"Despite the best that has been done by everyone, the gallant fighting of the military and naval forces .... and the devoted service of our 100,000,000 people, the war situation has developed not necessarily to Japan's advantage ... Moreover the enemy has begun to employ a new and most cruel bomb, the power of which to do damage is indeed incalculable, taking toll of many innocent lives.
"Should we continue to fight, it would not only result in the ultimate collapse and obliteration of the Japanese nation but also it would lead to the total extinction of human civilization."
103 carrier-based aircraft of the USN's Task Force 38 are launched at 0415 hours local and attack airfields in the Tokyo area. They encounter heavy aerial opposition and shoot down 32 Japanese aircraft. A second strike is cancelled while it is en route to objectives; pilots jettison their ordnance and return to their carriers. The last aircraft shot down by the USN in World War II occurs at 1400 hours when an F6F-5 Hellcat pilot of Fighting Squadron Thirty One (VF-31) in the light aircraft carrier USS Belleau Wood (CVL-24) shoots down a "Judy" carrier bomber (Kugisho D4Y Navy Carrier Bomber Suisei) at sea. (Jack McKillop)
COMMONWEALTH OF THE PHILIPPINES: All offensive action against Japan by Allied forces ends. General of the Army Douglas MacArthur is notified that he is Supreme Commander for Allied powers. MacArthur tries to communicate with Tokyo using the War Department signal facilities, but when he receives no reply, he turns to the USAAF's Army Airways Communications System (AACS). The AACS Manila station (call sign WXXU), tapped out MacArthur's instructions to the Japanese using a frequency over which AACS had been broadcasting uncoded weather information; the message reads:
From Supreme Commander for the Allied Powers
To The Japanese Emperor, the Japanese Imperial Government, the Japanese Imperial General Headquarters
Message Number Z-500
I have been designated as the Supreme Commander for the Allied Powers (the United States, the Republic of China, the United Kingdom and the Union of Soviet Socialist Republics) and empowered to arrange directly with the Japanese authorities for the cessation of hostilities at the earliest practicable date. It is desired that a radio station in the Tokyo area be officially designated for continuous use in handling radio communications between this headquarters and your headquarters. Your reply to this message should give the call signs, frequencies and station designation. It is desired that the radio communication with my headquarters in Manila be handled in English text. Pending designation by you of a station in the Tokyo area for use as above indicated, station JUM on frequency 13705 kilocycles will be used for this purpose and Manila will reply on 15965 kilocycles. Upon receipt of this message, acknowledge.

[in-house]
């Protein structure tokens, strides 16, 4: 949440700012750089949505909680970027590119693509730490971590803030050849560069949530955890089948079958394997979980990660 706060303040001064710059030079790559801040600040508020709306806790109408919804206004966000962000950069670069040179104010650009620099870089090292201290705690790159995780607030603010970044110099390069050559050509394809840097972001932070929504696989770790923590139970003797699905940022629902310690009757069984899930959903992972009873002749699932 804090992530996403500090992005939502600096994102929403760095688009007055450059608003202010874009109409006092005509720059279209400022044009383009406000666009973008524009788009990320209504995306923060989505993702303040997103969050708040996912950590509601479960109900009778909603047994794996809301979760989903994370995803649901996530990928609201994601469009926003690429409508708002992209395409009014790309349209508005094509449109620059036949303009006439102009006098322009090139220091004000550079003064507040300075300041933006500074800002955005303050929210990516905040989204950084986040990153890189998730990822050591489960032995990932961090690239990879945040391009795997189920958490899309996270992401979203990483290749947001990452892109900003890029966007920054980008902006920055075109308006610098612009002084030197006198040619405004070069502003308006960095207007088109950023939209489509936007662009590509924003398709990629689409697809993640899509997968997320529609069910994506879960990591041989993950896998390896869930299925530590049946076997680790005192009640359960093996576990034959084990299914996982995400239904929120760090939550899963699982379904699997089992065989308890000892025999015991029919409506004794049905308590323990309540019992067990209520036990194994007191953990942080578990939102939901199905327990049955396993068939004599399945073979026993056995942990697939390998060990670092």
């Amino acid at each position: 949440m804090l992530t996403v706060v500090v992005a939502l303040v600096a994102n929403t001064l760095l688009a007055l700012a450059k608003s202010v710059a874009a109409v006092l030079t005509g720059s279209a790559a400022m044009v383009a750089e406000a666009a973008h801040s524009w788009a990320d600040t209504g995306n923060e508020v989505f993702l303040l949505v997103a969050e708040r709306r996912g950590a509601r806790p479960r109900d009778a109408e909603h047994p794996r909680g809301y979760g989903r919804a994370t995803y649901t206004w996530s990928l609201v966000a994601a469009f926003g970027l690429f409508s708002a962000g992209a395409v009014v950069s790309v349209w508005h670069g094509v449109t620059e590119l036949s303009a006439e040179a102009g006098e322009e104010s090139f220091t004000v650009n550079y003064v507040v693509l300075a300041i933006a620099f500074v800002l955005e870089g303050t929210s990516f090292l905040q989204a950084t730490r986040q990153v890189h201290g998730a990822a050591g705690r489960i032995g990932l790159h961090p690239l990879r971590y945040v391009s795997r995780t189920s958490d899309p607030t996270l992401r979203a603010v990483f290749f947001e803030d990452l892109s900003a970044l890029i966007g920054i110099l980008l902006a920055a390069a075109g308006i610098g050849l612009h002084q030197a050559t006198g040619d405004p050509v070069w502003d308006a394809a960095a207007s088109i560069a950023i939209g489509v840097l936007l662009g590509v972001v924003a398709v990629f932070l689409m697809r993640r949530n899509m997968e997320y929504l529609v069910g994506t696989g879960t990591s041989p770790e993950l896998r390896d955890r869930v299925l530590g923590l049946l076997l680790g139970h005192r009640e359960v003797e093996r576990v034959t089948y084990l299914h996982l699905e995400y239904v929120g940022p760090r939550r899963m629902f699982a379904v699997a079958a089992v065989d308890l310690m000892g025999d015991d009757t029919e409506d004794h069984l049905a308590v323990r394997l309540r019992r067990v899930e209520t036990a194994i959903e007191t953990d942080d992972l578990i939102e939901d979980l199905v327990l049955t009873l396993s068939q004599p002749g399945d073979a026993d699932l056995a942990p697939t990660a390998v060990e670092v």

Within less than 2 hours, the Tokyo reply came back. This was the first direct communication between the Allies and Japan.
(Having spent 3 years in the USAF's Airways and Air Communications Service (AACS), the successor of the Army Airways Communications System, I'm kind of proud of the above. - JEM) (Jack McKillop)
AUSTRALIA: People had just got to work when the news was announced. They flooded out onto the streets of the cities, and the dancing and fireworks continued all night.
19 Squadron RAAF is formed from ex-KLM operated Dakotas that have been unofficially called NEI-Transport Section, Brisbane (NEI-TSB) and NEI-Transport Section, Melbourne (NEI-TSM) until then. (Daniel Ross)
CANADA: RCN 803 Sqn re-equipped with 12 Griffon-powered Seafire XV a/c at RNAS Asvroat. (Dave Shirlaw)
U.S.A.: In New York Mayor La Guardia broadcast in a voice choked with emotion: "The day is not complete for he who brought it about is not with us. I know that 130 million Americans are giving thanks tonight for Franklin Delano Roosevelt." Outside tons of ticker tape were scattered and crowds danced to the sound of taxi horns and ships' sirens. Outside St. Patrick's Cathedral, hundreds knelt on the pavements.
In Washington, where the news broke at 7pm yesterday, the crowds outside the White House chanted "We want Truman". The president appeared on the portico saying: "This is the day we've been waiting for since Pearl Harbor." A two-day holiday was proclaimed for all federal employees.
The rationing of petrol (gasoline) and canned goods is abolished.
The top pop songs on this date are
(1) "Dream" by The Pied Pipers;
(2) "I Wish I Knew" by Dick Haymes;
(3) "If I Loved You" by Perry Como'; and
(4) "Oklahoma Hills" by Jack Guthrie. (Jack McKillop)